American colleges need to levy harsher punishments on students who commit sexual assault, former President Jimmy Carter told Yale University President Peter Salovey during a public forum on Tuesday.
Carter has been speaking out on the issue since his latest book, A Call to Action: Women, Religion, Violence, and Power, was released in March.
At the Yale event, the former president explained that students at Emory University, where he serves as a "distinguished professor," pledge to report any sexual assaults they know about to authorities. He said that many campus rapists are serial predators, "but they know they can get away with it on college campuses."
"We're working hard on this issue," Salovey said, citing adjudication and punishment as two areas that he feels his Ivy League university is handling well.
Carter responded, "That's good," but then noted that on the way to the event, he had been reading a 2013 Huffington Post article about Yale not expelling several students after finding them guilty of "nonconsensual sex."
"You can just warn a boy and chastise him -- that doesn't help," Carter said, though he added, "Expulsion is a very difficult thing for universities to accept as a policy."
The former president's comments were met with a round of applause.
"I think our policies and procedures have changed over the last year or two," Salovey said.
"I'm not surprised," Carter said, as the crowd began to laugh.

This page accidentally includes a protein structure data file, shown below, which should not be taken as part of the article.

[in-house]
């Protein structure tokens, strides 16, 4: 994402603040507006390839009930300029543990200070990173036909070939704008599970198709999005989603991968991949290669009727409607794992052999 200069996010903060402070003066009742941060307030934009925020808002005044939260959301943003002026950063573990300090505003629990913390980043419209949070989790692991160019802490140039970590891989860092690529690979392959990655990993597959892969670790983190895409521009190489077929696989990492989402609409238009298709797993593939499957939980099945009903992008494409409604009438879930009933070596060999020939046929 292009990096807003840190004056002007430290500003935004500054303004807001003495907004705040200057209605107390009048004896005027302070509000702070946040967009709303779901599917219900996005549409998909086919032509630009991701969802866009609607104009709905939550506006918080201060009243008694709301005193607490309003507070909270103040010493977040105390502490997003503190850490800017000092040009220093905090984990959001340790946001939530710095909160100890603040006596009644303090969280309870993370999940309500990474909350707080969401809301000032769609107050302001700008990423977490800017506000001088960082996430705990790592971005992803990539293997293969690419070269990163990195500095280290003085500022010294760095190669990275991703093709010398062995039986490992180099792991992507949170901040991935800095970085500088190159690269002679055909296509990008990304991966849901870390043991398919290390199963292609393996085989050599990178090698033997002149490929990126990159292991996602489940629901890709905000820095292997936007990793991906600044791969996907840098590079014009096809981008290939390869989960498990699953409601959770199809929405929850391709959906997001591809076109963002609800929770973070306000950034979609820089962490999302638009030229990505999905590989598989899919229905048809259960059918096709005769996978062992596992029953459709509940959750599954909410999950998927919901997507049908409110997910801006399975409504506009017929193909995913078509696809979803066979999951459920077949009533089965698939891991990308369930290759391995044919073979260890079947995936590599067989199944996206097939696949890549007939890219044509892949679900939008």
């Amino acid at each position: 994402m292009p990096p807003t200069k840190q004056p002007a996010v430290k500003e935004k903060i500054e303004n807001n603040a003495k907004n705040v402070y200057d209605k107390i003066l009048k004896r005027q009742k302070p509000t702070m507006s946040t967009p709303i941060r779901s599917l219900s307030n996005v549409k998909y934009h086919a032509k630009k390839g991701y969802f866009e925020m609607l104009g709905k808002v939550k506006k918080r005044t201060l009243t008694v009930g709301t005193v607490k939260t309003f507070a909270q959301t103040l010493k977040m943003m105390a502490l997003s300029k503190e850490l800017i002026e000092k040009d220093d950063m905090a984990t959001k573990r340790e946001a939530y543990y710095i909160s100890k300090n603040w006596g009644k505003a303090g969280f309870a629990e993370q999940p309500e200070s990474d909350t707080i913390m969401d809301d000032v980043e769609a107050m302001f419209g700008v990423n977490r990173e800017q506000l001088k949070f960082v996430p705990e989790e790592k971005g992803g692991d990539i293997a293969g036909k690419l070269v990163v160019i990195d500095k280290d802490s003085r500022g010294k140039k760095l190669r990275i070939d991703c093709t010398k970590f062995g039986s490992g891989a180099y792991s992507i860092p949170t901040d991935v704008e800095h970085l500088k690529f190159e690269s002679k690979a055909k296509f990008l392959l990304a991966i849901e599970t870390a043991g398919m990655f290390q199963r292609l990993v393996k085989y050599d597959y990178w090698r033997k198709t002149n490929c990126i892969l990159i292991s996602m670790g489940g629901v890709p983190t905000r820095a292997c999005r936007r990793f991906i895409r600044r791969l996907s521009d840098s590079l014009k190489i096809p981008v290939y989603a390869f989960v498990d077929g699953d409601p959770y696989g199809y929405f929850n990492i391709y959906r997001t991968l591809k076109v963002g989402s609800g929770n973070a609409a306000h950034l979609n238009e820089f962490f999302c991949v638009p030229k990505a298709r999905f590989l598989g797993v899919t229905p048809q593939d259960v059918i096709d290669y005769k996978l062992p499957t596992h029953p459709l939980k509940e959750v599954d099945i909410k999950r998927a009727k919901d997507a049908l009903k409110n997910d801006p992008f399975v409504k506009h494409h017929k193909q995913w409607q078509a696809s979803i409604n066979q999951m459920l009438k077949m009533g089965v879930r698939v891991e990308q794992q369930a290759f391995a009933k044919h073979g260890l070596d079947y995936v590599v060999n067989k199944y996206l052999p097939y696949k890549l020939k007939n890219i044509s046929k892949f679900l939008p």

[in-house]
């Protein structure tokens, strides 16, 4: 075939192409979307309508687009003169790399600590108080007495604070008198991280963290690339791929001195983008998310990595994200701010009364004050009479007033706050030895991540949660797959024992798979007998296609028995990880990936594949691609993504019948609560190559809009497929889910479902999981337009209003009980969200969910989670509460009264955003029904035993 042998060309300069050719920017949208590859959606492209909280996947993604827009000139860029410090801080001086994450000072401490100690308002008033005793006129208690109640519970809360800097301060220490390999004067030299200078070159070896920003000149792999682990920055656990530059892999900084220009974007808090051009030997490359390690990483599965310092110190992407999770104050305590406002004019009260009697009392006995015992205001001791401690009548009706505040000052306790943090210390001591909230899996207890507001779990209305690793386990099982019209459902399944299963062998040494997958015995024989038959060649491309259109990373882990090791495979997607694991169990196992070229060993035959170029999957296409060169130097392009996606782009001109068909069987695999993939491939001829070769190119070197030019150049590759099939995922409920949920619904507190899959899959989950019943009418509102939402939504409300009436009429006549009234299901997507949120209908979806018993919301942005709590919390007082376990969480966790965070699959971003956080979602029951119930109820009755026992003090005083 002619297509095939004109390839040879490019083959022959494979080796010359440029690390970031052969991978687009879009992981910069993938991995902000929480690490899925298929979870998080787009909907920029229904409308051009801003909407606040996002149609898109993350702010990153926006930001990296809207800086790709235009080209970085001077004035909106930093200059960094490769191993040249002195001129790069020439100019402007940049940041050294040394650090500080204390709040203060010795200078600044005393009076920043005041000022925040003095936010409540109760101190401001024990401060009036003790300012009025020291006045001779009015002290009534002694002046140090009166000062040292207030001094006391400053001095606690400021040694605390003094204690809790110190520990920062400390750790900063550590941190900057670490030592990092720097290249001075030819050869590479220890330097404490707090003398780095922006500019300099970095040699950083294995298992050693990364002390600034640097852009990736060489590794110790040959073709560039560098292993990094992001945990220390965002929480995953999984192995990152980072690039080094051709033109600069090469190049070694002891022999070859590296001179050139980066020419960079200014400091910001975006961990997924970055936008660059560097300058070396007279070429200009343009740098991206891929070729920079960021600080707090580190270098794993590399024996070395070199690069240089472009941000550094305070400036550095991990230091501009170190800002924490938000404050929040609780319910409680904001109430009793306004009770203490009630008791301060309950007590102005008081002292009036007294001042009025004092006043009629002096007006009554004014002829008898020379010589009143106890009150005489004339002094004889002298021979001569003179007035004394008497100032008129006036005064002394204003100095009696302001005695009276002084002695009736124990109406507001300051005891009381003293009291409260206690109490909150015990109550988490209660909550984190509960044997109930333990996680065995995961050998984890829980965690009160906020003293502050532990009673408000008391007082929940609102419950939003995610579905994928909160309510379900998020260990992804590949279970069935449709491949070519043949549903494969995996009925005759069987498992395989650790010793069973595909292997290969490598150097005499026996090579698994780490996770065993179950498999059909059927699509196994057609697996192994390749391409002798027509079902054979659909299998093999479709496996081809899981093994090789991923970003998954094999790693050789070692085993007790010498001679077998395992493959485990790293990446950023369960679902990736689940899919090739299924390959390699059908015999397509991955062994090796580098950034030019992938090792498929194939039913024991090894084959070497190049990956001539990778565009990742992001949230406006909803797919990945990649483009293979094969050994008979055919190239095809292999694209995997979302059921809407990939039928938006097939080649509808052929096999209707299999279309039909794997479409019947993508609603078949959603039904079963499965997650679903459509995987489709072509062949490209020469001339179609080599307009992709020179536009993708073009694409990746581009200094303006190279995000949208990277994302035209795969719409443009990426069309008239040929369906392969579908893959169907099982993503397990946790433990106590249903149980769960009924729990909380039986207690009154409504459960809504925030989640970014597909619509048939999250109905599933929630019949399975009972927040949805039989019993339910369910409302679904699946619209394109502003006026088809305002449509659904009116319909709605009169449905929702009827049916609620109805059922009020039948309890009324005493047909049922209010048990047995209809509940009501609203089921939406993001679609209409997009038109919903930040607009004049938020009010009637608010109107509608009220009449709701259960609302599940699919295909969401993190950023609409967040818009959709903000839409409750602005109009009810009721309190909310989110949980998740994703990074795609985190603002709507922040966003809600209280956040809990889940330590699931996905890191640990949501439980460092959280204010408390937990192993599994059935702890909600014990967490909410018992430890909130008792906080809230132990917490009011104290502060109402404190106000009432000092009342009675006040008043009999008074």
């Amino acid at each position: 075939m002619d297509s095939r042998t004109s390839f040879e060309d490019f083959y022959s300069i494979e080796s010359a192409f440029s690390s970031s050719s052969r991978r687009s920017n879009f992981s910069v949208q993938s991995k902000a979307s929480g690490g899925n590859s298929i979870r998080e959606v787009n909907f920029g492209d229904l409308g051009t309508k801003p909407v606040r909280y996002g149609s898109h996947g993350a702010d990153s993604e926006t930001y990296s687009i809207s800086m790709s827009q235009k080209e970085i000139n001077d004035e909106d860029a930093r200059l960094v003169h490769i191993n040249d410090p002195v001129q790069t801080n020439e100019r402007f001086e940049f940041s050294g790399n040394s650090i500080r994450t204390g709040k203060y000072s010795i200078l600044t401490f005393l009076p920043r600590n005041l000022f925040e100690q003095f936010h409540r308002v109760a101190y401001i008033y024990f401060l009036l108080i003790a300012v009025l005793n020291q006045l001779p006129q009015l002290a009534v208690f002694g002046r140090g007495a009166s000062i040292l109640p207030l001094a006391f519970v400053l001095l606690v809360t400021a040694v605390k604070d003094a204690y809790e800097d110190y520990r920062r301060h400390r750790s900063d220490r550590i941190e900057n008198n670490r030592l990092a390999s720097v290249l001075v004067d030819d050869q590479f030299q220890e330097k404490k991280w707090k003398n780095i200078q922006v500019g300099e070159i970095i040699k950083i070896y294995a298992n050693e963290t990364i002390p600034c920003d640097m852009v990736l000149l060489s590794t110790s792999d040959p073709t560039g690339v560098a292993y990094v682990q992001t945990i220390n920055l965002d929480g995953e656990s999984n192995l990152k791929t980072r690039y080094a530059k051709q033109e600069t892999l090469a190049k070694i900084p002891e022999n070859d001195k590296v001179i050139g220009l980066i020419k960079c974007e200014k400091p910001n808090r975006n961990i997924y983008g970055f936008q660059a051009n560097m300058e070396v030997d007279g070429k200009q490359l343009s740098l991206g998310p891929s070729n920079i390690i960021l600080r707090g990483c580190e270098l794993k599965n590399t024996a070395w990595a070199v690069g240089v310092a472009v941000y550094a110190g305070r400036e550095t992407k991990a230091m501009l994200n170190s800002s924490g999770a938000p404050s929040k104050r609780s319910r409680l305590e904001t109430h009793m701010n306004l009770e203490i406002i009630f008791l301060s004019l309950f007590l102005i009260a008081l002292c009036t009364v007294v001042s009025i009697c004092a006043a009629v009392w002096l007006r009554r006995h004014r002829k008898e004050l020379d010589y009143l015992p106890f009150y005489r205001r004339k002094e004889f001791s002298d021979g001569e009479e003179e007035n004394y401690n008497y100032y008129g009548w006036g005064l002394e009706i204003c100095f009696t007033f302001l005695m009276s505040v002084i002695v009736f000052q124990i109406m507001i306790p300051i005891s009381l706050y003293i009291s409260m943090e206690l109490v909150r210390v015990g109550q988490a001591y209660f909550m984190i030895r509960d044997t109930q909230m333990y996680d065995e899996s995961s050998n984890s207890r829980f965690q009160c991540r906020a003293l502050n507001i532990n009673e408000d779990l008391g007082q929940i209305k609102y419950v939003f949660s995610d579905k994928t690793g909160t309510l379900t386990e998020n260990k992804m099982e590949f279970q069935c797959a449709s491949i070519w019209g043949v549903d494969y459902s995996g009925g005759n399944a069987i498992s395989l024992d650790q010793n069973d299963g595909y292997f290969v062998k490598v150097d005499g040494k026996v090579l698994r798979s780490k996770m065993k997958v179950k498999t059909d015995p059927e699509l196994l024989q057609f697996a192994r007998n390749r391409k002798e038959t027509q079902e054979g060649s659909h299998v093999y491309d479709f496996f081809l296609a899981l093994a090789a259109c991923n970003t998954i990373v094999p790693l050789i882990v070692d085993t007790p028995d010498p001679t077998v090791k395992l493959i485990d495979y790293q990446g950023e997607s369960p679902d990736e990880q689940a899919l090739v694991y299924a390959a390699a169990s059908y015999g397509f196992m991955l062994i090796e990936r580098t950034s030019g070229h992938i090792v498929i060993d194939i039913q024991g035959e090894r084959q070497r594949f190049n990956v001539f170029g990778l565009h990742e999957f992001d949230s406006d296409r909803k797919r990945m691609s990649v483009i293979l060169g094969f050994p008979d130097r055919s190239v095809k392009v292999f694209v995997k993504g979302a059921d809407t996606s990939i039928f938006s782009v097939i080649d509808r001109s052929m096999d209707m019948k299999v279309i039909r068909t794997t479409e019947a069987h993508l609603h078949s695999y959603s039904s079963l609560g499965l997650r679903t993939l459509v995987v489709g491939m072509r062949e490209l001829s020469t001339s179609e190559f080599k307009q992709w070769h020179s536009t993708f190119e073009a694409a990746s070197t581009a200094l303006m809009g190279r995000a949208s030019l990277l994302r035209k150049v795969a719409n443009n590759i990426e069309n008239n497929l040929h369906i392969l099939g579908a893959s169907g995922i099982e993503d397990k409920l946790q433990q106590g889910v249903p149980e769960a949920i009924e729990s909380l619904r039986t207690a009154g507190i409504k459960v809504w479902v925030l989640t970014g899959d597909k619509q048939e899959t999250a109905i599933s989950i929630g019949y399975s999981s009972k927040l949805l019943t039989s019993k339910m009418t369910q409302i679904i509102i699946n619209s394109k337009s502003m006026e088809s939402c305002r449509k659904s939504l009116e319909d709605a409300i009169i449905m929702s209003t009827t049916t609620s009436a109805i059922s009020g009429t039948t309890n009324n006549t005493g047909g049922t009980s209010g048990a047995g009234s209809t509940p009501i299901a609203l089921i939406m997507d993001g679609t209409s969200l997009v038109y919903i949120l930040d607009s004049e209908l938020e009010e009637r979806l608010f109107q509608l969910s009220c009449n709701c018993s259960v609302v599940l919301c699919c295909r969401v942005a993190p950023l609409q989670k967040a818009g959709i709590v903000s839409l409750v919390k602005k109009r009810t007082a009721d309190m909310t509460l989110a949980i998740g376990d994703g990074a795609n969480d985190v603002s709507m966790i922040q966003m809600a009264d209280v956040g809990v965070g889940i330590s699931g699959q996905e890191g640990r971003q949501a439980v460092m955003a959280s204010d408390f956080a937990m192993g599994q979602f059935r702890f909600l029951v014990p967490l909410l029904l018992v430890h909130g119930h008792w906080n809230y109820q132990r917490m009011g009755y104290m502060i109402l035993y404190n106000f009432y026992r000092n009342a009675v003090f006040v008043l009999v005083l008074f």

Since the publication of the August 2013 that article Carter referenced, Yale has issued a series of hypothetical scenarios to explain how various kinds of sexual misconduct should be sanctioned. The university has also stopped using the term "nonconsensual sex" and now publishes data on sexual assault.
"Yale takes all violations of its sexual misconduct policy extremely seriously, even if they do not meet a criminal standard," said university spokeswoman Karen Peart in a statement. "Yale addresses violations with sanctions up to and including expulsion, as are indicated in our semi-annual reports, and will continue to do so as warranted."
Speaking at Yale rival Princeton University on Wednesday, Carter made a similar jab, declaring that most colleges have a "let's just look the other way" policy when it comes to rape. "This university is not immune from that," Carter said.
Last month, the U.S. Department of Education found that Princeton had violated the federal gender equity law Title IX in how it handled sexual violence on campus.
A Huffington Post analysis this year showed that most colleges and universities do not expel students they find responsible for sexual assault, and nearly one-fourth of assailants are not removed from campus for any time period.
“I can't understand why a university would want a serial rapist to remain as a student," Carter said at Princeton.